When you first find out you are going to become a parent,
you are told a landslide of unsolicited advice on how to be a good one and what
‘being a parent’ means. Then, you actually become a parent and 90% of what
people told you is total crap! You want to slowly go insane? Become a parent!
It can be the worst thing in the world when you are going through it, because
you are exhausted all the time. But, at the same time, it is the most amazing
thing you can ever go through in your life. As a new parent, you sometimes get
nervous and actually listen to the advice people give you, and one of the worst
pieces of advice I ever received was, “Once you become a parent, it is no
longer about you.”
Being a parent is a huge responsibility. Truth be told, as parents, all we are
really hoping for is that we do not completely screw up our kids. Parents do
the best they can with what they have, and most of time, we are just winging
it. Yes, once you become a parent, you become less self-involved because you
have this person who cannot take care of themself. However, that does not mean
you no longer are a person. You are someone who has a kid or kids, but you are
also someone, period, and that someone needs to take care of themself, too.
Just because you have a child does not mean your dreams, goals, or social
circles cease to exist.
So, how does this apply to your cheerleader? We all know cheerleading is a big
commitment. Of course, you want to go to every game, every competition, and be
at your cheerleader’s practices. However, for most of us, that it is not ideal
or even something we can attempt to do. Parents are busy–things happen and we
cannot always be there for our kids! But, beyond that, we need to take care of ourselves,
too. So, how do we balance cheerleading, our family, and our social life? I am
going to blow your mind right now: super parents out there, you cannot do it
all. No one can, and that is okay! Your child is not going to hate you for
missing one or two games. Believe me, your kids care less if you did not pick
them up from practice, and they had to carpool with friends home just once or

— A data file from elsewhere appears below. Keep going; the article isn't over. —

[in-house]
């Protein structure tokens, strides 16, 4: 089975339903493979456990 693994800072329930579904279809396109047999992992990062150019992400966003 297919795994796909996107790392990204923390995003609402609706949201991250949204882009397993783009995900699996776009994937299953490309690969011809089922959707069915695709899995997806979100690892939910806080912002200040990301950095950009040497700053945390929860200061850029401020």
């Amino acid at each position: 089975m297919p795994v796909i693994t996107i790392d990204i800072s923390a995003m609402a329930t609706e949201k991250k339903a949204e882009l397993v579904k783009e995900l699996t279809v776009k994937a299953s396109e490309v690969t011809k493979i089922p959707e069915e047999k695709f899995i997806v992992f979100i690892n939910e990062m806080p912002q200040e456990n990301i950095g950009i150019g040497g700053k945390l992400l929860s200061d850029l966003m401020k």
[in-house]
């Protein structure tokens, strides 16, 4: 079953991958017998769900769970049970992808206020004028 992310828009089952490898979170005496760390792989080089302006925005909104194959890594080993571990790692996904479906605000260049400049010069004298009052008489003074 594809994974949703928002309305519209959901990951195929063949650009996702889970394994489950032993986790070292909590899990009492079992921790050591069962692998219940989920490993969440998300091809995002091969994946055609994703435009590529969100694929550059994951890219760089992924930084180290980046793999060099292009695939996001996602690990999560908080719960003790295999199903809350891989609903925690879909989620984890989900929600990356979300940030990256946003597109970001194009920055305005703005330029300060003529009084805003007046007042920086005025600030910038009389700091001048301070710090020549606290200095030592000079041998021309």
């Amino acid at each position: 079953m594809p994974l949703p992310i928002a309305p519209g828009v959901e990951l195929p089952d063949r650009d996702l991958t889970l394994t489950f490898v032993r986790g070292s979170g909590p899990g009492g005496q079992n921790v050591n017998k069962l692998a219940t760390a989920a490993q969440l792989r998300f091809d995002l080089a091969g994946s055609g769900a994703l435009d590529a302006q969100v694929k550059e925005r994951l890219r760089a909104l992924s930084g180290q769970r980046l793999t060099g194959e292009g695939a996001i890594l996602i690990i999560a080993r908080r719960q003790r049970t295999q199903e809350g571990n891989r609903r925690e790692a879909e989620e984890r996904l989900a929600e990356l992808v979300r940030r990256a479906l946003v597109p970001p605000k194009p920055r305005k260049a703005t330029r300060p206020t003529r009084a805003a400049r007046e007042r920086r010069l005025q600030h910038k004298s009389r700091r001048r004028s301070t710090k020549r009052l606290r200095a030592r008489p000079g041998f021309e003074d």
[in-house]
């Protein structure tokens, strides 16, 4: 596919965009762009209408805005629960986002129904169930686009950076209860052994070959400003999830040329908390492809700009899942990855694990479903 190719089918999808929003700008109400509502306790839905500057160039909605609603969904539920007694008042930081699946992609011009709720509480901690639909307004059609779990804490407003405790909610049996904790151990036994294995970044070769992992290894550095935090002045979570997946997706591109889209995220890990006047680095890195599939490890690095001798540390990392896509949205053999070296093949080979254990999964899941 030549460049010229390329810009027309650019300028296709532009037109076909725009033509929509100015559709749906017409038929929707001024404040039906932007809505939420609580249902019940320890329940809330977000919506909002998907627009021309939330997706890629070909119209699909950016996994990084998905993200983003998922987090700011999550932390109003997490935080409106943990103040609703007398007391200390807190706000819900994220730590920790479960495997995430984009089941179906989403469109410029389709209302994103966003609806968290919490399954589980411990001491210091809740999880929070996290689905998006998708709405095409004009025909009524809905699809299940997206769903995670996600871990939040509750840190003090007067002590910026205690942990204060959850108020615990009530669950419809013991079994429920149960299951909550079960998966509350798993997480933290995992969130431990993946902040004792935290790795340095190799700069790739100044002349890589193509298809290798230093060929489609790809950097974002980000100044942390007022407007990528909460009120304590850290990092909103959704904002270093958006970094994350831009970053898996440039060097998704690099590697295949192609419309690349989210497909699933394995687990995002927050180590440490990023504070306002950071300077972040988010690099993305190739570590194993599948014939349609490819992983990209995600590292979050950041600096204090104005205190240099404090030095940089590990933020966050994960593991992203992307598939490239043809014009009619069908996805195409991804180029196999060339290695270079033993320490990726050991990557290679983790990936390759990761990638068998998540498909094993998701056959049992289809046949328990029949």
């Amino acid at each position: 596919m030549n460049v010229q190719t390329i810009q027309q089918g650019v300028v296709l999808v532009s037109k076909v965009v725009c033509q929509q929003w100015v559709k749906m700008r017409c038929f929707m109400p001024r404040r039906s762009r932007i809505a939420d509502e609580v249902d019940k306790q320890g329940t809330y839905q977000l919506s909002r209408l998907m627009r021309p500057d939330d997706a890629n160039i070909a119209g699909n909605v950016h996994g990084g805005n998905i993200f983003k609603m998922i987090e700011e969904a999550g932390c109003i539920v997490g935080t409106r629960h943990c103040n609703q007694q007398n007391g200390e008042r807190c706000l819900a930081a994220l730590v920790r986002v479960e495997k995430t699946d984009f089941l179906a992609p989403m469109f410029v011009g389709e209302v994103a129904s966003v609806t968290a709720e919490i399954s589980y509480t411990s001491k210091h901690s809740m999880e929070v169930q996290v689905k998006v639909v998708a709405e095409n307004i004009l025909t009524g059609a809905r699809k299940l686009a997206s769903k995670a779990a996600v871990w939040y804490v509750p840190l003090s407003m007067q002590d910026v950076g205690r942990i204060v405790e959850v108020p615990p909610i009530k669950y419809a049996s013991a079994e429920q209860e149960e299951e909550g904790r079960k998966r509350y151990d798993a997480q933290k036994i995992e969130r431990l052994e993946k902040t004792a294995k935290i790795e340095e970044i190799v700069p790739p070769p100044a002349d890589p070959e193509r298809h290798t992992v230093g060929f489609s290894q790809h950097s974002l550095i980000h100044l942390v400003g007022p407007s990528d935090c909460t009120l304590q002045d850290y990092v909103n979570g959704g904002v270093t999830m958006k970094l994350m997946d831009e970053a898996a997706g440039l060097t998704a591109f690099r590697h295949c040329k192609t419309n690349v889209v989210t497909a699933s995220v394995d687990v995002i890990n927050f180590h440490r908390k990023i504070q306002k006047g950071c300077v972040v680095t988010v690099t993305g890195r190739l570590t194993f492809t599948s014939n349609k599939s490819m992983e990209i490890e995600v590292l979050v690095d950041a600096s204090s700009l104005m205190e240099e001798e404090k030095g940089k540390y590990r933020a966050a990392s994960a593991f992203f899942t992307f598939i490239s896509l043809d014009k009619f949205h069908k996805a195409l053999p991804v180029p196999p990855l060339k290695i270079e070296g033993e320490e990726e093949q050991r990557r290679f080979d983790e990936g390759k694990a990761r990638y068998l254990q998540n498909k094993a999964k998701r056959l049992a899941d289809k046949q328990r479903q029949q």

twice a week.
If your kids have a game every Friday this month, let them know you cannot make
it to all of them. Decide which games you might need them to carpool to, or let
them know you’re going to miss the away games. If you have a kid like mine,
they probably will say something like, “MOM! Don’t come to any games, you’re so
embarrassing!” Figure out which games are must-go-to games. You cannot miss Homecoming
or the big rivalry game, but that one game a month that is just another
run-of-the-mill game, let your kid know up front you cannot make it. You need
to stay home, and get some work done so you can relax over the weekend. Your
kid will understand, and when you do make it to games, it will make them special.
As a parent, we feel like we have to be there for everything our kids do–and we
honestly want to be! But, that is just too unrealistic. It isn’t about the
amount of time we spend with our kids; it is about the quality of time we spend
together. If you are not talking care of yourself, you are not going to be able
to take care of anyone else. It is not selfish or being a bad parent when you
miss one game. Don’t feel like you need to be super parent all the time–it is
okay to take a break. A break only makes you happier, more energized and a
better parent for your family. So, give yourself a break!
What are your tips for cheer parents to
balance cheerleading with their family and social life? Let us know in the